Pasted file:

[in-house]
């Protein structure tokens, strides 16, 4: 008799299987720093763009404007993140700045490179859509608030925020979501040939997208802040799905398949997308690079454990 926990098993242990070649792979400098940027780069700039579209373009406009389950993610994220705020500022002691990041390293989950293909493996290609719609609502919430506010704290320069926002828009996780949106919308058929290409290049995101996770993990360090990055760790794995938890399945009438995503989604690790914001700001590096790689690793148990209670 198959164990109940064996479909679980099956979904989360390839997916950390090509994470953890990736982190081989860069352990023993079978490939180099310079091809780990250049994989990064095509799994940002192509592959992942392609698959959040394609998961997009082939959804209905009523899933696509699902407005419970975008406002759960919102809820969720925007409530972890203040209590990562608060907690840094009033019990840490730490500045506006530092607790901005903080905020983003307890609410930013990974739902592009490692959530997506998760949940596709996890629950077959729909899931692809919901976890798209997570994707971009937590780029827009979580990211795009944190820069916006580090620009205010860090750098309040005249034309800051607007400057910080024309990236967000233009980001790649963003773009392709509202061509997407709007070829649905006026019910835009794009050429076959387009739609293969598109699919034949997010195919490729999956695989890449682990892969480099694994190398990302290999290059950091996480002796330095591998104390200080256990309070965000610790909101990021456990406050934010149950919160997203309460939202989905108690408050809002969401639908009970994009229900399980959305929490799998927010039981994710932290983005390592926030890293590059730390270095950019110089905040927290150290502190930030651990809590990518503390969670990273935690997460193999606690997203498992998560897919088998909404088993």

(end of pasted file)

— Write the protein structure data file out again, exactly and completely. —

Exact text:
[in-house]
């Protein structure tokens, strides 16, 4: 008799299987720093763009404007993140700045490179859509608030925020979501040939997208802040799905398949997308690079454990 926990098993242990070649792979400098940027780069700039579209373009406009389950993610994220705020500022002691990041390293989950293909493996290609719609609502919430506010704290320069926002828009996780949106919308058929290409290049995101996770993990360090990055760790794995938890399945009438995503989604690790914001700001590096790689690793148990209670 198959164990109940064996479909679980099956979904989360390839997916950390090509994470953890990736982190081989860069352990023993079978490939180099310079091809780990250049994989990064095509799994940002192509592959992942392609698959959040394609998961997009082939959804209905009523899933696509699902407005419970975008406002759960919102809820969720925007409530972890203040209590990562608060907690840094009033019990840490730490500045506006530092607790901005903080905020983003307890609410930013990974739902592009490692959530997506998760949940596709996890629950077959729909899931692809919901976890798209997570994707971009937590780029827009979580990211795009944190820069916006580090620009205010860090750098309040005249034309800051607007400057910080024309990236967000233009980001790649963003773009392709509202061509997407709007070829649905006026019910835009794009050429076959387009739609293969598109699919034949997010195919490729999956695989890449682990892969480099694994190398990302290999290059950091996480002796330095591998104390200080256990309070965000610790909101990021456990406050934010149950919160997203309460939202989905108690408050809002969401639908009970994009229900399980959305929490799998927010039981994710932290983005390592926030890293590059730390270095950019110089905040927290150290502190930030651990809590990518503390969670990273935690997460193999606690997203498992998560897919088998909404088993």